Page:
[Brothers and sisters] Eternal life will continue something that begins in this life. A week ago, on Palm Sunday, we received some hints. We heard Jesus' prayer, Not as I will, but your will be done! He accepted the Father's will even though it meant terrible suffering. And St. Paul told us that because of his obedience, the Father greatly exalted him. For Jesus eternal life means perfect union with the Father's will.
Something similar applies to you and me. Eternal life means that we become sons and daughters of God -in Jesus. This is a hard concept to grasp. The Italian poet, Dante Alighieri can help us. He wrote a beautiful poem called the Divine Comedy. It tells about his journey into the depths of hell, then his arduous climb up the seven story mountain of purgatory. Finally he gets up to spheres of heaven. The lowest area of course belongs to the moon. In that field are those who broke their vows, but repented before they died. There Dante meets a woman who he recognizes. Piccarda is her name. Dante asks her if the souls on this lowest sphere aren't perhaps a little bit unhappy, maybe they yearn for a higher place in heaven. But Piccarda gently smiles and she seems "to glow with the first fire of love." She explains to Dante that the essence of heaven is to dwell within God's holy will. Then she speaks what is the most famous single verse in the Divine Comedy, In his will is our peace.
His will is our peace. This does not mean God absorbs or destroys our individual wills. What it means is that a person discovers the power and freedom of his own will -by aligning it with God's will.
Heaven, eternal life, means to embrace the Father's will –in Jesus. That has to begin now, here on earth, or it will never begin.
I invite you during these fifty days of Easter to find some time apart for prayer. Our Blessed Sacrament Chapel is a wonderful place. It is open twenty-four hours a day. You will not regret the time you spend in prayer. Take time to talk with Our Lord. Everything will go better. But above all you will desire to embrace the will of the Father - in Jesus. In his will is our peace.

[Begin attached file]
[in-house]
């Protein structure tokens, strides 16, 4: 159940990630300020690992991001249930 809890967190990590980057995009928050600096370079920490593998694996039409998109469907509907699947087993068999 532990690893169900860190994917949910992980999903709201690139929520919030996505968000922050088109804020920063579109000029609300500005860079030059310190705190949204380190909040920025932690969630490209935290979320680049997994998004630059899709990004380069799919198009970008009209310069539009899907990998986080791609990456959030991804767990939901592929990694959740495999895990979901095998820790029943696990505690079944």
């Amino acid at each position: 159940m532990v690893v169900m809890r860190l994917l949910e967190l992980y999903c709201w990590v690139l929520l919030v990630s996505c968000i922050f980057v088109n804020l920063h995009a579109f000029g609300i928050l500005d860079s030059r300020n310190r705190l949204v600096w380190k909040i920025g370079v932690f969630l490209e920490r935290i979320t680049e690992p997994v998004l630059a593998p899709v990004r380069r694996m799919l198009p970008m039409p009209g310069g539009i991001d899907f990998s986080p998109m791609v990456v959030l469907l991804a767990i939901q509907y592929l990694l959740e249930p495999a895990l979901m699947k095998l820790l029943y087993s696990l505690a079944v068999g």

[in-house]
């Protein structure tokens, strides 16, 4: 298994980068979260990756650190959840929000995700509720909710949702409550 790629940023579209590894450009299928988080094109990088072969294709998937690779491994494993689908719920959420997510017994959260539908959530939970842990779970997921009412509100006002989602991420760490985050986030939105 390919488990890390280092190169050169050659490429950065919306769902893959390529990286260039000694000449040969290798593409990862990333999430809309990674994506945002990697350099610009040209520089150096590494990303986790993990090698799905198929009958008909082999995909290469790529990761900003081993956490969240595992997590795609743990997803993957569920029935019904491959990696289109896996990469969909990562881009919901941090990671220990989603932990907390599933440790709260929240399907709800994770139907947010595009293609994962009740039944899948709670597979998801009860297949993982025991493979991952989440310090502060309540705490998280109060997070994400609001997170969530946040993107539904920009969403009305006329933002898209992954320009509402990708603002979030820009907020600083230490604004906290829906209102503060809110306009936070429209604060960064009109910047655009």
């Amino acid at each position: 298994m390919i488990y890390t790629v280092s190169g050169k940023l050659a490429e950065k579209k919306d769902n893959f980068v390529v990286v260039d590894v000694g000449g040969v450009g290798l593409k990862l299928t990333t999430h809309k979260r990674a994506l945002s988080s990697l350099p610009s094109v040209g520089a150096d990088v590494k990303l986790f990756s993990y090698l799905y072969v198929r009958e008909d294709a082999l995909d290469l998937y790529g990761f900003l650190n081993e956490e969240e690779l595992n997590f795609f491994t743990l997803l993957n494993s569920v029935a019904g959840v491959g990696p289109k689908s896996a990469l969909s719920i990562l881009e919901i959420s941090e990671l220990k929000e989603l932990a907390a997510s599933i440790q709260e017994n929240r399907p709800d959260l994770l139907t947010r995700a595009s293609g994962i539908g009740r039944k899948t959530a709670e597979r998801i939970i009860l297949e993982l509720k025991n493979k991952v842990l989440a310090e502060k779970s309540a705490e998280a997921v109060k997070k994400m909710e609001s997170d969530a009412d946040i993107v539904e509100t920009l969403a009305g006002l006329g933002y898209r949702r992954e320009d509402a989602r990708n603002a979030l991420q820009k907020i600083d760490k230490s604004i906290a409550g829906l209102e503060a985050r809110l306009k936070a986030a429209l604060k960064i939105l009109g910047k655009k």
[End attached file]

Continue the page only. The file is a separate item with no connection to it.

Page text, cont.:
I would like to conclude this Easter homily with one of the most beautiful hymns of the Liturgy of the hours:
This is the day the Lord has made;
He calls the hours his own;
Let heaven rejoice, let earth be glad,
And praise surrounds the throne.
Today he rose and left the dead,
And Satan’s empire fell;
Today the saints his triumph spread,
And all his wonders tell.
Hosanna to th’anointed King,
To David’s holy son:
Help us, O Lord! Descend and bring
Salvation from Your throne.
 Sunday 23rd March, 2008; Easter Sunday. Acts 10:34, 37-43. This is the day the Lord has made; let us rejoice and be glad-Ps 117(118):1-2, 16-17, 22-23. Colossians 3:1-4 / 1 Corinthians 5:6-8. John 20:1-9. [St Turibius de Mongrovejo].
 Cfr Lk 22:42.
 Cfr Phil 2: 9-11.
 Dante Alighieri, or simply Dante (1265-1321), was an Italian poet from Florence. His central work, the Divina Commedia is considered the greatest literary work composed in the Italian language and a masterpiece of world literature. In Italian he is known as "the Supreme Poet" (il Sommo Poeta). Dante, Petrarch and Boccaccio are also known as "the three fountains" or "the three crowns". Dante is also called the "Father of the Italian language". The first biography written on him was by Giovanni Boccaccio (1313–1375), who wrote the Trattatello in laude di Dante.
 The poem's imaginative vision of the Christian afterlife is a culmination of the medieval world-view as it had developed in the Western Church. It helped establish the Tuscan dialect in which it is written as the Italian standard.